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The ‘yellow box’ areas don’t help for practical work – how could a ‘diagnosis’ of books pick up the improvement in a girl’s ball skills in football or a boy’s vocal quality in drama unless it is written down? The point is the writing down of these things interrupts the teaching of these things in the subject, slows them down,  and, in all likelihood, lowers the standards of teaching and learning in the practical element of practical subjects. By writing about your practical work, you cease to truly understand it. It would be like teaching a child to walk by insisting she wrote all the stages down, set targets etc. when, in real life, the understanding of how to do these things is quite mysterious to us. Each child is different, they respond, in practical work, to coaching in real time, not to stopping and starting and writing about it.

That this check seems to expect teachers to spend a lot of time giving written feedback, and what is assessed will be what is done, I think the above book checking tool will mean that staff will have to spend more and more effort and time with written work and feedback and reduce the time and the quality of verbal feedback. This excellent blog by Andy Day reflects on how these checks distort education. What a pity  to put all the effort into written feedback especially if verbal feedback is a far more effective method of raising standards.

Ideas nurtured in the stillness of a senior leader’s study could destroy the quality of education in a school. Unnecessary writing of targets etc. is the bane of practical work please stop it happening in schools just so that a leadership team needing something to do can check it and Ofsted inspectors needing to justify their consulting business sidelines can tweet about it. Hopefully the book look tool will ignore practical work and, maybe, ignore books.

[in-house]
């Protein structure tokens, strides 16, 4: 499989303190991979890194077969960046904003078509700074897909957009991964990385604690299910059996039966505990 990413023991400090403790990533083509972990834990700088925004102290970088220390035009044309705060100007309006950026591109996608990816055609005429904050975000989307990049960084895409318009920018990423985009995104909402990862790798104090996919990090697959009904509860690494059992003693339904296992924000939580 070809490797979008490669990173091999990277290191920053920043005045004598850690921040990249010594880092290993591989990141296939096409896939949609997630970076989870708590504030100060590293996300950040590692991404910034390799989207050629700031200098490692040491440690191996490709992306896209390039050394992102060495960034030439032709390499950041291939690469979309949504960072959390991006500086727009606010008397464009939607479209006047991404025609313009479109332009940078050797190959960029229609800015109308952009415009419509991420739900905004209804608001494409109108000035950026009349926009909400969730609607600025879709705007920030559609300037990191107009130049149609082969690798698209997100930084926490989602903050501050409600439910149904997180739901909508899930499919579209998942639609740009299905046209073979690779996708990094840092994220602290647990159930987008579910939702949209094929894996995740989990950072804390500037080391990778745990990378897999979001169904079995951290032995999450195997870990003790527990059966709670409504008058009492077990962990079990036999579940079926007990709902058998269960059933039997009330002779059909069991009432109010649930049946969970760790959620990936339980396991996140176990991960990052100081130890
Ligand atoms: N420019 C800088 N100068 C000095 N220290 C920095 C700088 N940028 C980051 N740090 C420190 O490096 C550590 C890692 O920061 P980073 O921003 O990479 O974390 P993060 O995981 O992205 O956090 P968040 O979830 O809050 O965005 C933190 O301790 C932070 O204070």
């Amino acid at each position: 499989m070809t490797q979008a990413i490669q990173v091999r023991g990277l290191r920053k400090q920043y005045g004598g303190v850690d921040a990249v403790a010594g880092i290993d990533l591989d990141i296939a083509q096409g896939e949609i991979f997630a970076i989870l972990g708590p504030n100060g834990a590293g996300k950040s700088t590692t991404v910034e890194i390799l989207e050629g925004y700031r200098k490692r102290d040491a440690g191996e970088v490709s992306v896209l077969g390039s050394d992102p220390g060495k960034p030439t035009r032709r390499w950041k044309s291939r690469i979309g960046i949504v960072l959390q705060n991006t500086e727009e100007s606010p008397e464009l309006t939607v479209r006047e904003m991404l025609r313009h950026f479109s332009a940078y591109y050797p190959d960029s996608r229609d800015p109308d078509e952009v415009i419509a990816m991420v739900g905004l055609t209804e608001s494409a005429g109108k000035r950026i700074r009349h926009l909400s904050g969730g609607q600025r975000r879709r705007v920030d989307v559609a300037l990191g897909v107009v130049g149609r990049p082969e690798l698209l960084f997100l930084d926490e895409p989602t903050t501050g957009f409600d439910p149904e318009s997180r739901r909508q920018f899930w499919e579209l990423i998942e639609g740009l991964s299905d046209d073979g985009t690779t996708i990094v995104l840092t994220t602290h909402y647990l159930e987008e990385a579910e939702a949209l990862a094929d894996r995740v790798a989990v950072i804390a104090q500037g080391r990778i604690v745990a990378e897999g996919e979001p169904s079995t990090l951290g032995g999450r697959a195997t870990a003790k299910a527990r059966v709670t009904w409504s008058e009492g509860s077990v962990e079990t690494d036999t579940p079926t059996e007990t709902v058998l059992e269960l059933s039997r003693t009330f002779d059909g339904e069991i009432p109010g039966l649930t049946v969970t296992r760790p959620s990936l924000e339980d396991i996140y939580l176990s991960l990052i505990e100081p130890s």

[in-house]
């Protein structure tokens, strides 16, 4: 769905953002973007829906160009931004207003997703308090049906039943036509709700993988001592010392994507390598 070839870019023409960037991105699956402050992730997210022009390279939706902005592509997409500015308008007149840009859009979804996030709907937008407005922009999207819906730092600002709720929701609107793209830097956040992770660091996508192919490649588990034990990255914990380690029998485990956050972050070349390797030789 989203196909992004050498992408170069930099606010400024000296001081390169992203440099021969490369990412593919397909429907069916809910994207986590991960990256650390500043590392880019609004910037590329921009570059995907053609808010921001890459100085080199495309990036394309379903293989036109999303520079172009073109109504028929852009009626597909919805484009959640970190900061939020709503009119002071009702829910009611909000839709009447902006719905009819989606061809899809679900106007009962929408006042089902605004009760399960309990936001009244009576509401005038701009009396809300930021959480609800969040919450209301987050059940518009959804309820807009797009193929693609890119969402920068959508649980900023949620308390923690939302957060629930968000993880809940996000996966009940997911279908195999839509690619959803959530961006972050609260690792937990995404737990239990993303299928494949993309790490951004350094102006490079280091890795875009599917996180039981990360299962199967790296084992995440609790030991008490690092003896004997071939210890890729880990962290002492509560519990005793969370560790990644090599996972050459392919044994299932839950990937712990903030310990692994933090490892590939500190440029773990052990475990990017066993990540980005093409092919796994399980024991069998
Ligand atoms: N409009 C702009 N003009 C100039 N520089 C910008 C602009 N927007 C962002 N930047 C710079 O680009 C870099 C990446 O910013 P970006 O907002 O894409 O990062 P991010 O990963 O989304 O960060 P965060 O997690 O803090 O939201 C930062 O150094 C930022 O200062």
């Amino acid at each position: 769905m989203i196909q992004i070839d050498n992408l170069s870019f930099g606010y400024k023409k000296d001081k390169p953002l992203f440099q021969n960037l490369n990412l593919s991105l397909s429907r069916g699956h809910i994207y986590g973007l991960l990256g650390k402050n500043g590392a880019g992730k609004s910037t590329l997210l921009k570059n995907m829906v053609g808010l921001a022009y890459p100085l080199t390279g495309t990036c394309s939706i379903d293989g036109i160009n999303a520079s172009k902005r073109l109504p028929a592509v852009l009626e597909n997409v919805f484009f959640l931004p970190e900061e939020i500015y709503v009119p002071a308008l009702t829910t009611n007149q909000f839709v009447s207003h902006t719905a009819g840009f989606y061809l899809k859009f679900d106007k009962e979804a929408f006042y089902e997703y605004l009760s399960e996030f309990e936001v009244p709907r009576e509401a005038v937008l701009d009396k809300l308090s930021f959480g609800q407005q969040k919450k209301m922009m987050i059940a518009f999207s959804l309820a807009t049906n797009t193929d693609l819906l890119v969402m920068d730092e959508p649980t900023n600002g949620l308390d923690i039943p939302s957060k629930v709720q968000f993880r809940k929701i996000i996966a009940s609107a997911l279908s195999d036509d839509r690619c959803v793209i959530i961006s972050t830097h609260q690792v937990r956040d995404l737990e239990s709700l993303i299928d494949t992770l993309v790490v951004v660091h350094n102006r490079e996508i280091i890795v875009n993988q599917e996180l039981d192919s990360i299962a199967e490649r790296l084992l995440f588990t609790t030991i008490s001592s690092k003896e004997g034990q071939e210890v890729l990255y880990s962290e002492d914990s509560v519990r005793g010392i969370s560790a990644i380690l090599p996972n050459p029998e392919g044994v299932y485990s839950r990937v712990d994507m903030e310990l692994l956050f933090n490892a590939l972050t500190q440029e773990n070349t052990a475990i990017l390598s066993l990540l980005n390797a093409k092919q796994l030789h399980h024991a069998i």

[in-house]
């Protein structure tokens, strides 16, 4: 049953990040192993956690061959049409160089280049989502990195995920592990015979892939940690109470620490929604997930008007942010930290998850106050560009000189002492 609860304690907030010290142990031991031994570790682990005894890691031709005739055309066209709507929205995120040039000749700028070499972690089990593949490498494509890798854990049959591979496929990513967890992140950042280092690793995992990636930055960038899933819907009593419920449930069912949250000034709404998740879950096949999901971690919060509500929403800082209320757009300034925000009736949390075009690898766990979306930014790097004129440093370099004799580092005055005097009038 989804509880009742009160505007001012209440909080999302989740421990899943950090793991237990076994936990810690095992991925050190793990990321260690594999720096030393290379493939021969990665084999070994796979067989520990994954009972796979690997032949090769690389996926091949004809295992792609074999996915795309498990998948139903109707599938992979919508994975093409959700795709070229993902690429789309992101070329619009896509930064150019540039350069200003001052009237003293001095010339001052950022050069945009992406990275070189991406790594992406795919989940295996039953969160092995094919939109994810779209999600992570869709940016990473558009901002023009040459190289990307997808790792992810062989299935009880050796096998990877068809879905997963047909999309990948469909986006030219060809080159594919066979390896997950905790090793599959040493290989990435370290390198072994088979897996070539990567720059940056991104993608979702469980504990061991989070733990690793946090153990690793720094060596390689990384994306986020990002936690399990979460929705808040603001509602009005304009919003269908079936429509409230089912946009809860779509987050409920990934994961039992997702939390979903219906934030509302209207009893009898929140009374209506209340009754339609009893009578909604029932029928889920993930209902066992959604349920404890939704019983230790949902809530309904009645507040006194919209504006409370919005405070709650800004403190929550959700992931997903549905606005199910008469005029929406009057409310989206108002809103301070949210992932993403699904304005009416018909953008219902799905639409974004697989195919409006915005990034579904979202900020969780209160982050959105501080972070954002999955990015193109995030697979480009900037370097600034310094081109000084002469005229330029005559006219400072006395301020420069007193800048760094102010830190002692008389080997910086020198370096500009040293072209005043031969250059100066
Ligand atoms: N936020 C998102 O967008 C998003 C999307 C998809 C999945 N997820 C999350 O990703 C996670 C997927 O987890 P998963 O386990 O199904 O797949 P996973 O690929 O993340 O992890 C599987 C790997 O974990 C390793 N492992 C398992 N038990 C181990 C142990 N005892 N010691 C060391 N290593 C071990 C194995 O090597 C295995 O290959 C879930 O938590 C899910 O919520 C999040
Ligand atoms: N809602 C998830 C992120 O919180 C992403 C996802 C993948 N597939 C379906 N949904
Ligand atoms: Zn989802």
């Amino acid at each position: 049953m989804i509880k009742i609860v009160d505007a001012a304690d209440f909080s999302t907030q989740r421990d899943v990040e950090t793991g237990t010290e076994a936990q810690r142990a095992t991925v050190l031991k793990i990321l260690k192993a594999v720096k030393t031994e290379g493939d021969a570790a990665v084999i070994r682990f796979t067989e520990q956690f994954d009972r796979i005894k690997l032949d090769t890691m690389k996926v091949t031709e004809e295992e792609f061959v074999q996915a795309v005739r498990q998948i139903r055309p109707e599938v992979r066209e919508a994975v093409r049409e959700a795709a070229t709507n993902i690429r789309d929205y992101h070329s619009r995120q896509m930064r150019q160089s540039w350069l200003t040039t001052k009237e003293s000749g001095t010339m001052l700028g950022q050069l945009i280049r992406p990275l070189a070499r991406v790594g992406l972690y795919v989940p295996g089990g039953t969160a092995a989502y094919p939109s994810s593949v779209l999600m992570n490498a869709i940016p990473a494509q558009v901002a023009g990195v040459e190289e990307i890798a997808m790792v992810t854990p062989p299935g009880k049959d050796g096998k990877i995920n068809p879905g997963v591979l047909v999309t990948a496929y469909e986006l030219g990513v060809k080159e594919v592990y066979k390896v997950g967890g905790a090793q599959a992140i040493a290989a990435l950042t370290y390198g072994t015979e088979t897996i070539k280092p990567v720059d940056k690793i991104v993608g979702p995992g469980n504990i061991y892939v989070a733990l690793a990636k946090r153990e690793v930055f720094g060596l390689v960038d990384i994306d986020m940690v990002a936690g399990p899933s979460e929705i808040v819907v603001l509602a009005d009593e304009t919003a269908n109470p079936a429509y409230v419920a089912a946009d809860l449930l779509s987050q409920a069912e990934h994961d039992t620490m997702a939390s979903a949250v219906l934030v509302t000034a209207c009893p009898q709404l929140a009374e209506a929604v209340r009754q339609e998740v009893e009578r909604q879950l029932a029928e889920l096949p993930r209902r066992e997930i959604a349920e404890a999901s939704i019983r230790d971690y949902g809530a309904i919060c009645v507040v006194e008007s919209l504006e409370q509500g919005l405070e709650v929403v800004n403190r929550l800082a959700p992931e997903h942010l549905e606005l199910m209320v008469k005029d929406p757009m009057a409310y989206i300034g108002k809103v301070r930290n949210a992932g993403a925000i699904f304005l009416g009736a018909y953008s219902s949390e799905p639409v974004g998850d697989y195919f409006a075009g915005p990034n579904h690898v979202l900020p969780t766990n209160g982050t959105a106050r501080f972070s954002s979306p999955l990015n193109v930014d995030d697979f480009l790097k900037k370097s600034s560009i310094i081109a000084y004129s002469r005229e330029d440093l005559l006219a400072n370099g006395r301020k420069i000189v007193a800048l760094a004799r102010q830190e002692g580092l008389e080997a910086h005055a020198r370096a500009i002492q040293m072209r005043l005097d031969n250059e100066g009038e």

Keep Taking the Happy Pills


Dr. Happy is in School massaging the Headteacher’s ego. The new happiness initiative has resulted in all staff being 13.33% happier than they were before Dr. Happy had come to work with the school. The happyometer ‘nipple effect’ had made them all laugh on the first day, though to many it seemed a sinister development. “You must not wait to be happy at the weekend!” said the Doctor, “You must be happy at work because work is happiness!” The first thing Dr Happy introduced was a demand that all had to smile at anyone who came within two metres of their personage, this was tested by attaching large hoops to tall top hats that members of staff were required to wear on their heads, when people came into ‘your loop’ you had to flash a Gordon Brown smile at them. Wide corridors instantly became happy places, whilst dismal narrow and dark corridors were full of miserable staff running away from Dr. Happy.

Monday morning was the biggest challenge. The Head teacher had to acquire a sickly rictus grin and seemingly the best way to ensure this happened was either by chemical inducements or massage. The Head preferred the human touch. This massage showed 16 percent improvement in the Head teacher’s capacity to grin and bear it and this transformed the staff, most of whom were behind the bike sheds giggling on their first joint of the week.

Some of the other members of staff had promised never to smile until Christmas and the one who said he would never be happy until he left this effing place had dropped dead at his retirement do.

Every member of staff had to write down ten things they appreciated about working at the school, those who couldn’t write ten were made redundant. This ensured the happiness quotient was high with those that remained.